David Brooks today:
...John G. Roberts is the face of today's governing conservatism.
Conservatives who came of age in the 1960's did so in an intensely ideological time when it was arduous to be on the right. People from that generation are more likely to have a dissident mentality, to want to storm the ramparts of the liberal establishment, to wade in to vanquish their foes in the war of ideas.
But John Roberts didn't enter Harvard until the fall of 1973. He missed all that sturm und drang, so he lacks, his former colleagues say, the outsider/dissident mentality. By the time he came of age, it was easier for a conservative to be comfortable in mainstream institutions, without feeling embattled or spoiling for a fight....
What the hell is he talking about? Apart from the fact that being a few years too young for Woodstock and the Vietnam War doesn't automatically make right-wingers immune to pugnacious zealotry (Rick Santorum, anyone?), what earthly evidence is there that access to "mainstream institutions" diminishes conservative combativeness in any generation? If that were the case, the Ann Coulter/Dinesh D'Souza generation wouldn't have come of age while Ronald Reagan held the White House and the GOP had the Senate; if that were the case, we wouldn't have had so many young, eager-to-riot GOP staffers in Florida just after the 2000 election, and we wouldn't have Protest Warrior or Ben Shapiro or a million angry young blogging righties today.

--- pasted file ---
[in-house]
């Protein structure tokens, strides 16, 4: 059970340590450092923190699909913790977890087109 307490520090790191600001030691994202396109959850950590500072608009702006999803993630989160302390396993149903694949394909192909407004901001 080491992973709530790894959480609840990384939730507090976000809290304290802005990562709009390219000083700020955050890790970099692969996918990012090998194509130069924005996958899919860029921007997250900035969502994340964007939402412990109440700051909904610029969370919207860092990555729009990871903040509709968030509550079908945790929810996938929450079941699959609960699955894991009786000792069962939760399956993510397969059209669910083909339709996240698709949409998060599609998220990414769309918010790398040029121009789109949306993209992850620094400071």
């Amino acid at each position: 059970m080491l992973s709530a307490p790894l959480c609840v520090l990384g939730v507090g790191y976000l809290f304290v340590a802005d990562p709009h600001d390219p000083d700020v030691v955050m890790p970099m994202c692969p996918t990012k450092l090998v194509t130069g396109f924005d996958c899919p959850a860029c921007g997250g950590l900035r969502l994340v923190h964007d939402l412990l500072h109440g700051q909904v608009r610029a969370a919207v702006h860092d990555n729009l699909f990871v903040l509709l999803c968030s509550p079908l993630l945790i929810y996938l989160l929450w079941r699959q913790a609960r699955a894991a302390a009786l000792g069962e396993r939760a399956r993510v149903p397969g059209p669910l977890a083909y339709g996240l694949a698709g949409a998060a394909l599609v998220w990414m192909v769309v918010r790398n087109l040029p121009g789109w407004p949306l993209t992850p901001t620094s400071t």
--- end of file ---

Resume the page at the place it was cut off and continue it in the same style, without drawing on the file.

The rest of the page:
Sometimes I think it must have been hell growing up as little Davey Brooks. It's clear what he dreams of for the nation: conservatism and "values" triumphant, with no expressions of discontent, everyone smiling and well behaved around a Norman Rockwell dinner table. He wants us not only to give up on disagreeing with him and his fellow right-wingers but to like it. And he's desperate to believe that the people on his own side have already abandoned belligerence, or will do so any day now.
I imagine Brooks grew up in a stifling family in which disagreement was swiftly suppressed -- but in which the family myth was that everyone got along swimmingly. If I'm right, I really don't want to think about how that myth might have been drilled into little Davey.